How to regress a stationary variable on a non stationary variable? Answer I

Martin Ringo responds:

This is the wrong question. The analyst shouldn’t be worried about whether the dependent or independent is stationary or non-stationary. The issue is the error term.

In the Box-Jenkins procedure(s) — or maybe I should call it paradigm — the non-stationary stuff is removed. To me that removal is what is interesting, and all the stuff that Messrs. Box and Jenkins do is the treatment of serial correlation. But be you structural econometrician or time-series statistician, you can merrily regression a stationary variable on a non-stationary variable. You merely have to recognize that there is no impunity in regression. So you still have to check the residuals to see if they behave in a roughly white noise manner.

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0 thoughts on “How to regress a stationary variable on a non stationary variable? Answer I

  1. Martin.
    How in the world can the residuals of a (linear) regression of an I(1) variable on an I(0) variable be white noise? The (stochastic) trend of the I(1) variable will (with T -> infty) dominate all other variation. Therefore, the residual will be I(1), too. The situation might change if you have two I(1) variables on the RHS, given that they are co-integrated. But that’s a different story…
    Uli

  2. Martin.
    How in the world can the residuals of a (linear) regression of an I(1) variable on an I(0) variable be white noise? The (stochastic) trend of the I(1) variable will (with T -> infty) dominate all other variation. Therefore, the residual will be I(1), too. The situation might change if you have two I(1) variables on the RHS, given that they are co-integrated. But that’s a different story…
    Uli

  3. Uli,
    With regard to your (rhetorical?) question, I don’t know. Indeed, like you I presume that if the dependent variable is highly autocorrelated, let alone integrated, the residuals of the OLS regression will be serially correlated, unless the variables of the regression are co-integrated.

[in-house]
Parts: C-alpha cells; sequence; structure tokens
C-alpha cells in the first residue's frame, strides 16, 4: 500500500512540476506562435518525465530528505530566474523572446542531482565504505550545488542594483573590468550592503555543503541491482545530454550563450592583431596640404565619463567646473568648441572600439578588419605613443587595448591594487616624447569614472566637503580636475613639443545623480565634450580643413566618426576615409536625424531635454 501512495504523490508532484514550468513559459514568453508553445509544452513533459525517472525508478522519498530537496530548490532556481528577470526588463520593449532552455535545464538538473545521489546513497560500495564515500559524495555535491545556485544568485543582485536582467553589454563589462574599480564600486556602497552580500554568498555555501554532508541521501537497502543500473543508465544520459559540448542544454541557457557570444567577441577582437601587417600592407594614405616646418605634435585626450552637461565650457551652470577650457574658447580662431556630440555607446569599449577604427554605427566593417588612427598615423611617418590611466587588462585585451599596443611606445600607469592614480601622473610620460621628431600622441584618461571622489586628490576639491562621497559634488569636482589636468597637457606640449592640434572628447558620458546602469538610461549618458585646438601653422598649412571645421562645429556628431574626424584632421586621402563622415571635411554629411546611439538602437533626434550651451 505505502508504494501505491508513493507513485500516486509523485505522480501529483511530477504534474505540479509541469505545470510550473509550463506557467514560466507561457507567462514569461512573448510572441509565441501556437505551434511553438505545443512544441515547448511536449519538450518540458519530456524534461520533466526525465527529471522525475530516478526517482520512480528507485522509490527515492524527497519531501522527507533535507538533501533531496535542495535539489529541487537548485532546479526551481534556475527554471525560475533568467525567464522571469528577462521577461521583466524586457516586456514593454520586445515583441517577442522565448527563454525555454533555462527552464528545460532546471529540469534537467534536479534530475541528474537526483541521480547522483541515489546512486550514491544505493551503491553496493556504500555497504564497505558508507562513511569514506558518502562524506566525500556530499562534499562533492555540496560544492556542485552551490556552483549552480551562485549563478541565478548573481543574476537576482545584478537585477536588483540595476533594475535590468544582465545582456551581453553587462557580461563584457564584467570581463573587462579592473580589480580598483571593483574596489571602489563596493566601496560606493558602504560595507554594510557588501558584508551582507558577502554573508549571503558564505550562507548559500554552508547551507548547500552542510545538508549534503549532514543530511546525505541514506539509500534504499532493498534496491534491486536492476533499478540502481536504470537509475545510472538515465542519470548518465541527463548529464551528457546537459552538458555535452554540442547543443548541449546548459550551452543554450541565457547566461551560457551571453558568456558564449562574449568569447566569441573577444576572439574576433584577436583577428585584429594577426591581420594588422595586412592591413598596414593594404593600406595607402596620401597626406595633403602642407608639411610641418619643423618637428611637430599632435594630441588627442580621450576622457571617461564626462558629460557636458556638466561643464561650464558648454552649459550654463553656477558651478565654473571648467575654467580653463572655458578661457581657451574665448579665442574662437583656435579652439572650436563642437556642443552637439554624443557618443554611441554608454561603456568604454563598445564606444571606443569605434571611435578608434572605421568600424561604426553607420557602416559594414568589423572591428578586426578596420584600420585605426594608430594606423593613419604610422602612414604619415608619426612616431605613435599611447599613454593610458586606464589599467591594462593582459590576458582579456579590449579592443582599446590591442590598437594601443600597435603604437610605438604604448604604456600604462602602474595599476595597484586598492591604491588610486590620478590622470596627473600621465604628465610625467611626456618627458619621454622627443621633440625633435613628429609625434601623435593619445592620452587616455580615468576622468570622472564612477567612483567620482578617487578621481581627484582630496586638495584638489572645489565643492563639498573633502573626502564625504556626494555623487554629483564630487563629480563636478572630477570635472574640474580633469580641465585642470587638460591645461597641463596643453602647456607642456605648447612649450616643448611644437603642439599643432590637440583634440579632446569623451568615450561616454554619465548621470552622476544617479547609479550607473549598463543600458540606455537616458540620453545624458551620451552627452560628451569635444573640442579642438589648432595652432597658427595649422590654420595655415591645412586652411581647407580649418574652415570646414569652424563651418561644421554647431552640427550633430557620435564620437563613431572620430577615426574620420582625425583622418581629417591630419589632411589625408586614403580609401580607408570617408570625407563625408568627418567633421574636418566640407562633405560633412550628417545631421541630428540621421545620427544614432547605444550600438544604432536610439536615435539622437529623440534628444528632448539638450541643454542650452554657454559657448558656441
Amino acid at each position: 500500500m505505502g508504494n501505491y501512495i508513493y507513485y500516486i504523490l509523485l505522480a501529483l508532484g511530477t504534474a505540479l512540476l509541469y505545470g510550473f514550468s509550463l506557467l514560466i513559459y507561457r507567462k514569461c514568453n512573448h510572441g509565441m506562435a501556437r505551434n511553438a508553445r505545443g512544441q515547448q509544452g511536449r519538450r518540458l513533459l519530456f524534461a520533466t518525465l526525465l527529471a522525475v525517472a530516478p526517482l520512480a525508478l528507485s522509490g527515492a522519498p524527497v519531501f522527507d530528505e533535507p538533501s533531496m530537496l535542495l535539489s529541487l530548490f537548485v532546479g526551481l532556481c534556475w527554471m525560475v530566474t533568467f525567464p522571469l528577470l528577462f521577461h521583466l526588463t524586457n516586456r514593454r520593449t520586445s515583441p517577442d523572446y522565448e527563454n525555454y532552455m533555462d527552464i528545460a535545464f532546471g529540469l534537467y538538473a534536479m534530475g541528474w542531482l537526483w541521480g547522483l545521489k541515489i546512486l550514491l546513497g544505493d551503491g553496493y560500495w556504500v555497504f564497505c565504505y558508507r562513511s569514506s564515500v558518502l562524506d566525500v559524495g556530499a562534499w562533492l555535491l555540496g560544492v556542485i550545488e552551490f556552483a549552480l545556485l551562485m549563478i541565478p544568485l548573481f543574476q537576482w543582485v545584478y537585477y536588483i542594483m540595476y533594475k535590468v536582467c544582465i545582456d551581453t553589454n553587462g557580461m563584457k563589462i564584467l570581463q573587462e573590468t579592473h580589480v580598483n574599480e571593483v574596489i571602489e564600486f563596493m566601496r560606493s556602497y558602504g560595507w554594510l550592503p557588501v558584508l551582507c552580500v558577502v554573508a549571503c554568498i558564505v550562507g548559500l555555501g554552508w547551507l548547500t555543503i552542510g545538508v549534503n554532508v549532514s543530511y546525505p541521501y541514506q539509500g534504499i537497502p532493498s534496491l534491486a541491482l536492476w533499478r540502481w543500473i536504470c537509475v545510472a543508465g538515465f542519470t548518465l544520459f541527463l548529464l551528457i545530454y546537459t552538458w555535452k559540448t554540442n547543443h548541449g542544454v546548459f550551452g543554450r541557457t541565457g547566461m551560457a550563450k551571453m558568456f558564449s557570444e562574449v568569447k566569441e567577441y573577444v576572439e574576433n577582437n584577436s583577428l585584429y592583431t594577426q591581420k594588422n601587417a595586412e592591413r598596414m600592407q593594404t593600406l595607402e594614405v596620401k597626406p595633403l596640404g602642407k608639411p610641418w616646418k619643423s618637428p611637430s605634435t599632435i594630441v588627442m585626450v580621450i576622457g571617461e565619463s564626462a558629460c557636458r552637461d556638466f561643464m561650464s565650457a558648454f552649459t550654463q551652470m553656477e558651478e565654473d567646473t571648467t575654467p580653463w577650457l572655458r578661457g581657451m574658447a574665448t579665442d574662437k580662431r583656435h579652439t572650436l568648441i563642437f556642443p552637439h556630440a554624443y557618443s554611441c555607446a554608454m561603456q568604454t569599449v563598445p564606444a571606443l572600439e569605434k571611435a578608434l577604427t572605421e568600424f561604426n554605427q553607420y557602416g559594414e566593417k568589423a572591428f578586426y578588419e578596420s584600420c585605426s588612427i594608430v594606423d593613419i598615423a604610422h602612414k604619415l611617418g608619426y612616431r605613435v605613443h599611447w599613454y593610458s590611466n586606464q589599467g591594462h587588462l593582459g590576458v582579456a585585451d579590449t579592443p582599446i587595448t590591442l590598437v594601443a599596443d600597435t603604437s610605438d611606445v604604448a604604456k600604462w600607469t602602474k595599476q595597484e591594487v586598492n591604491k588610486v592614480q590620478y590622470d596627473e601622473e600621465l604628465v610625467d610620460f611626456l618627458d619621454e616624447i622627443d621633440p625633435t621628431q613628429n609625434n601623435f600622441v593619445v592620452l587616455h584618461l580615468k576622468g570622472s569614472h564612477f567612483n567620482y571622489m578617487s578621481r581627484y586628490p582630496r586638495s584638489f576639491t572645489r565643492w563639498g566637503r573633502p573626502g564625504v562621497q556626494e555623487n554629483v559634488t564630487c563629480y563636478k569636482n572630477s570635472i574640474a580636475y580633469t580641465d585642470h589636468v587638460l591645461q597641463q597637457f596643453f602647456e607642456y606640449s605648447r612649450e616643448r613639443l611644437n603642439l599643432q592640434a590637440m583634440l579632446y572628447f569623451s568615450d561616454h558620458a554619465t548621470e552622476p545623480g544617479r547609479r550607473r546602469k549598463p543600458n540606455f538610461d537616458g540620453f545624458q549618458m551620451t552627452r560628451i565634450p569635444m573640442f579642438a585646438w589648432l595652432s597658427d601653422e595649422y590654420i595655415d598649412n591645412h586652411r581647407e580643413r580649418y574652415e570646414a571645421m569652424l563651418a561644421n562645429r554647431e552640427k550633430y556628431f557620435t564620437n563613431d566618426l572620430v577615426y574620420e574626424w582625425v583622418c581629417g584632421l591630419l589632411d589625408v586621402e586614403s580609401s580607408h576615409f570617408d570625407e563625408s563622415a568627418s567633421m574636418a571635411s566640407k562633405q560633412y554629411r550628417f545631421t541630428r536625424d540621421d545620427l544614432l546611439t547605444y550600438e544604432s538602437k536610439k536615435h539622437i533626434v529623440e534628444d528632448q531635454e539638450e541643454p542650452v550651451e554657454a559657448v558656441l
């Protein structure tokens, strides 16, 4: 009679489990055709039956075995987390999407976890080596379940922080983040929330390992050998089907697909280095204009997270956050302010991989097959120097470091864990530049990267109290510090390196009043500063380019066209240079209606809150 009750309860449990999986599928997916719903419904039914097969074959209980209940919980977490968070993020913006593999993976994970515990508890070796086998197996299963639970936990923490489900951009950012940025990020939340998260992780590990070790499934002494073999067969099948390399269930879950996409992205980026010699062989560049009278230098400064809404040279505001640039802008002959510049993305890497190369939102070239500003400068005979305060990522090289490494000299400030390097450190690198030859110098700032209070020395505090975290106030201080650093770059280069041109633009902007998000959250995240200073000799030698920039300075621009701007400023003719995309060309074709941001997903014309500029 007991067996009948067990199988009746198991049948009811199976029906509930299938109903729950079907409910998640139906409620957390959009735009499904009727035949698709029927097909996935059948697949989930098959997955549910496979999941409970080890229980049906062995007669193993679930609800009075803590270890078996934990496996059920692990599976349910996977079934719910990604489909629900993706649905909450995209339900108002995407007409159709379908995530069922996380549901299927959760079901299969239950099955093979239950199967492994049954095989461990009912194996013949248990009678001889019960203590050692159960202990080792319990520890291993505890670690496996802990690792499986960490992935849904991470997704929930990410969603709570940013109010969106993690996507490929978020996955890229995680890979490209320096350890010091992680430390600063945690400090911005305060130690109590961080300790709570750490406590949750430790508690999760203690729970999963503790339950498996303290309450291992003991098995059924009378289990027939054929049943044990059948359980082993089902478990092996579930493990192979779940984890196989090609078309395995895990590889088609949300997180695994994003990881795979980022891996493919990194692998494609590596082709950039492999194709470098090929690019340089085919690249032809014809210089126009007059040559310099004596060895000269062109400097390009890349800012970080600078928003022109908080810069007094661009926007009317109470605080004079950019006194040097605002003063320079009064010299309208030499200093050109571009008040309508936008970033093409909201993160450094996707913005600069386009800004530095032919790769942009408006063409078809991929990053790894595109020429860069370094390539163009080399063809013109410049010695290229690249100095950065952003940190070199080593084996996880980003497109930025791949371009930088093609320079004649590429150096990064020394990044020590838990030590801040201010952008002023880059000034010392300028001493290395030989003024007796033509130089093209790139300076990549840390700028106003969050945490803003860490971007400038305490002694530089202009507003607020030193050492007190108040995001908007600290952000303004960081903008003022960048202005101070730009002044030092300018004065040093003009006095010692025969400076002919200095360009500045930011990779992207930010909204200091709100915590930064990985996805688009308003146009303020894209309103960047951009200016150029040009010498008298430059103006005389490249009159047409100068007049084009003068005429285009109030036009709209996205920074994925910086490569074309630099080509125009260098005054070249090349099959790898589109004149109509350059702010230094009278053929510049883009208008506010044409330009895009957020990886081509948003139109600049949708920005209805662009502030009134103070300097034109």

But I thought the question in this thread was about a stationary (and presumably not highly serially correlated) dependent being regressed on a non-stationary, e.g. an integrated, independent variable(s). In which case one can proceed as normal with the caveat that one still has to look at the residuals.

    But back to the first topic, when is a variable integrated? A failure to reject on a Dickey-Fuller or the like? One gets as lot of failures to reject with, say, 0.8 first order autocorrelation – 50% or so? (It’s been awhile since played with that stuff.) Thus, when does one move from correcting for serial correlation to modeling everything in first differences? After (too many) decades of applied work on stuff from plant growth rates to spot to futures ratios, I have seen a lot of non-stationary variables — presumably more than I recognized — but not a whole lot of integrated ones. I kind of look at unit roots as the macroeconomic terrorism scare of the late 1970s: they are there; they are real, but they aren’t all that common.

  4. Uli,
    With regard to your (rhetorical?) question, I don’t know. Indeed, like you I presume that if the dependent variable is highly autocorrelated, let alone integrated, the residuals of the OLS regression will be serially correlated, unless the variables of the regression are co-integrated.

    But I thought the question in this thread was about a stationary (and presumably not highly serially correlated) dependent being regressed on a non-stationary, e.g. an integrated, independent variable(s). In which case one can proceed as normal with the caveat that one still has to look at the residuals.

    But back to the first topic, when is a variable integrated? A failure to reject on a Dickey-Fuller or the like? One gets as lot of failures to reject with, say, 0.8 first order autocorrelation – 50% or so? (It’s been awhile since played with that stuff.) Thus, when does one move from correcting for serial correlation to modeling everything in first differences? After (too many) decades of applied work on stuff from plant growth rates to spot to futures ratios, I have seen a lot of non-stationary variables — presumably more than I recognized — but not a whole lot of integrated ones. I kind of look at unit roots as the macroeconomic terrorism scare of the late 1970s: they are there; they are real, but they aren’t all that common.

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